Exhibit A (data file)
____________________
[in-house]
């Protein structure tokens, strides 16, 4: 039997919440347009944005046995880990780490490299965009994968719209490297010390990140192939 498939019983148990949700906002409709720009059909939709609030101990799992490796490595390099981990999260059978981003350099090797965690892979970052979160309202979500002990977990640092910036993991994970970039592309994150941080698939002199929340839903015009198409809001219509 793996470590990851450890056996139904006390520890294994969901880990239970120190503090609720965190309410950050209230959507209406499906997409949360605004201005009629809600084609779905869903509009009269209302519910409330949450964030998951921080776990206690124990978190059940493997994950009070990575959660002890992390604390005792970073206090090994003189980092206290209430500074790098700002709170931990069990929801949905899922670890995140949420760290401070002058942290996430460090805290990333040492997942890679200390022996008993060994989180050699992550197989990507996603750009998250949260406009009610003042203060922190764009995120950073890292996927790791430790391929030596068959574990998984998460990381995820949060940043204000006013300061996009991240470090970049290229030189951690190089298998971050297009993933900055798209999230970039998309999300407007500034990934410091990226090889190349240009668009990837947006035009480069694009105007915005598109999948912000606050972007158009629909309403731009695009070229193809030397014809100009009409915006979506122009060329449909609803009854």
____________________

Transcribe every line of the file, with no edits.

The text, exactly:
[in-house]
């Protein structure tokens, strides 16, 4: 039997919440347009944005046995880990780490490299965009994968719209490297010390990140192939 498939019983148990949700906002409709720009059909939709609030101990799992490796490595390099981990999260059978981003350099090797965690892979970052979160309202979500002990977990640092910036993991994970970039592309994150941080698939002199929340839903015009198409809001219509 793996470590990851450890056996139904006390520890294994969901880990239970120190503090609720965190309410950050209230959507209406499906997409949360605004201005009629809600084609779905869903509009009269209302519910409330949450964030998951921080776990206690124990978190059940493997994950009070990575959660002890992390604390005792970073206090090994003189980092206290209430500074790098700002709170931990069990929801949905899922670890995140949420760290401070002058942290996430460090805290990333040492997942890679200390022996008993060994989180050699992550197989990507996603750009998250949260406009009610003042203060922190764009995120950073890292996927790791430790391929030596068959574990998984998460990381995820949060940043204000006013300061996009991240470090970049290229030189951690190089298998971050297009993933900055798209999230970039998309999300407007500034990934410091990226090889190349240009668009990837947006035009480069694009105007915005598109999948912000606050972007158009629909309403731009695009070229193809030397014809100009009409915006979506122009060329449909609803009854």